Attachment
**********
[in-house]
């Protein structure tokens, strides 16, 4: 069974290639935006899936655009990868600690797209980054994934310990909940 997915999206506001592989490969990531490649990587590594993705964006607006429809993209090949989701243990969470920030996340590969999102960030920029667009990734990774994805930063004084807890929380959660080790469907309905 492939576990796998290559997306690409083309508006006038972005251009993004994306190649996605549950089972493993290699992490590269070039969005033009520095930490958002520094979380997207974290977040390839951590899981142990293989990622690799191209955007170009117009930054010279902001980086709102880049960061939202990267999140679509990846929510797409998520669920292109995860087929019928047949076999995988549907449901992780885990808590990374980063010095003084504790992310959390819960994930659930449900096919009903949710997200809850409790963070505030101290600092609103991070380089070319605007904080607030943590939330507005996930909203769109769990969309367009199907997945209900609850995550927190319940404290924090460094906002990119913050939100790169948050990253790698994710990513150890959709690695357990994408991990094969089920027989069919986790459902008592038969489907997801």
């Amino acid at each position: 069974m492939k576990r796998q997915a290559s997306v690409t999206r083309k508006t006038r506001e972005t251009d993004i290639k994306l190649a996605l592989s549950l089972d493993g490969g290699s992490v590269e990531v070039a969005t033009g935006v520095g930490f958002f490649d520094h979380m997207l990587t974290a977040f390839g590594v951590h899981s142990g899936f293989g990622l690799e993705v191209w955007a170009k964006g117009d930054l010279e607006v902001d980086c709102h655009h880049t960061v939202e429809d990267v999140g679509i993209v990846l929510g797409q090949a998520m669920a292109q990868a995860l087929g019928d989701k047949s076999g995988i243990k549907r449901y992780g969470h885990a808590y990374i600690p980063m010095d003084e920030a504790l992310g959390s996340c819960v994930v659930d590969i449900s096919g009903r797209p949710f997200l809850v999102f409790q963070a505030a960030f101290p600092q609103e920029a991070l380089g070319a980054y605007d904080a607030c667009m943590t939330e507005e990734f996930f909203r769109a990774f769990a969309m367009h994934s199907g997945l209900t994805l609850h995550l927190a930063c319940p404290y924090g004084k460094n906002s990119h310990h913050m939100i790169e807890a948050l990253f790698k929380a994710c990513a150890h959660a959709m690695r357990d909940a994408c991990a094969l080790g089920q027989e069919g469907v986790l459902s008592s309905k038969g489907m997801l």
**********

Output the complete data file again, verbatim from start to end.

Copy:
[in-house]
């Protein structure tokens, strides 16, 4: 069974290639935006899936655009990868600690797209980054994934310990909940 997915999206506001592989490969990531490649990587590594993705964006607006429809993209090949989701243990969470920030996340590969999102960030920029667009990734990774994805930063004084807890929380959660080790469907309905 492939576990796998290559997306690409083309508006006038972005251009993004994306190649996605549950089972493993290699992490590269070039969005033009520095930490958002520094979380997207974290977040390839951590899981142990293989990622690799191209955007170009117009930054010279902001980086709102880049960061939202990267999140679509990846929510797409998520669920292109995860087929019928047949076999995988549907449901992780885990808590990374980063010095003084504790992310959390819960994930659930449900096919009903949710997200809850409790963070505030101290600092609103991070380089070319605007904080607030943590939330507005996930909203769109769990969309367009199907997945209900609850995550927190319940404290924090460094906002990119913050939100790169948050990253790698994710990513150890959709690695357990994408991990094969089920027989069919986790459902008592038969489907997801």
């Amino acid at each position: 069974m492939k576990r796998q997915a290559s997306v690409t999206r083309k508006t006038r506001e972005t251009d993004i290639k994306l190649a996605l592989s549950l089972d493993g490969g290699s992490v590269e990531v070039a969005t033009g935006v520095g930490f958002f490649d520094h979380m997207l990587t974290a977040f390839g590594v951590h899981s142990g899936f293989g990622l690799e993705v191209w955007a170009k964006g117009d930054l010279e607006v902001d980086c709102h655009h880049t960061v939202e429809d990267v999140g679509i993209v990846l929510g797409q090949a998520m669920a292109q990868a995860l087929g019928d989701k047949s076999g995988i243990k549907r449901y992780g969470h885990a808590y990374i600690p980063m010095d003084e920030a504790l992310g959390s996340c819960v994930v659930d590969i449900s096919g009903r797209p949710f997200l809850v999102f409790q963070a505030a960030f101290p600092q609103e920029a991070l380089g070319a980054y605007d904080a607030c667009m943590t939330e507005e990734f996930f909203r769109a990774f769990a969309m367009h994934s199907g997945l209900t994805l609850h995550l927190a930063c319940p404290y924090g004084k460094n906002s990119h310990h913050m939100i790169e807890a948050l990253f790698k929380a994710c990513a150890h959660a959709m690695r357990d909940a994408c991990a094969l080790g089920q027989e069919g469907v986790l459902s008592s309905k038969g489907m997801l």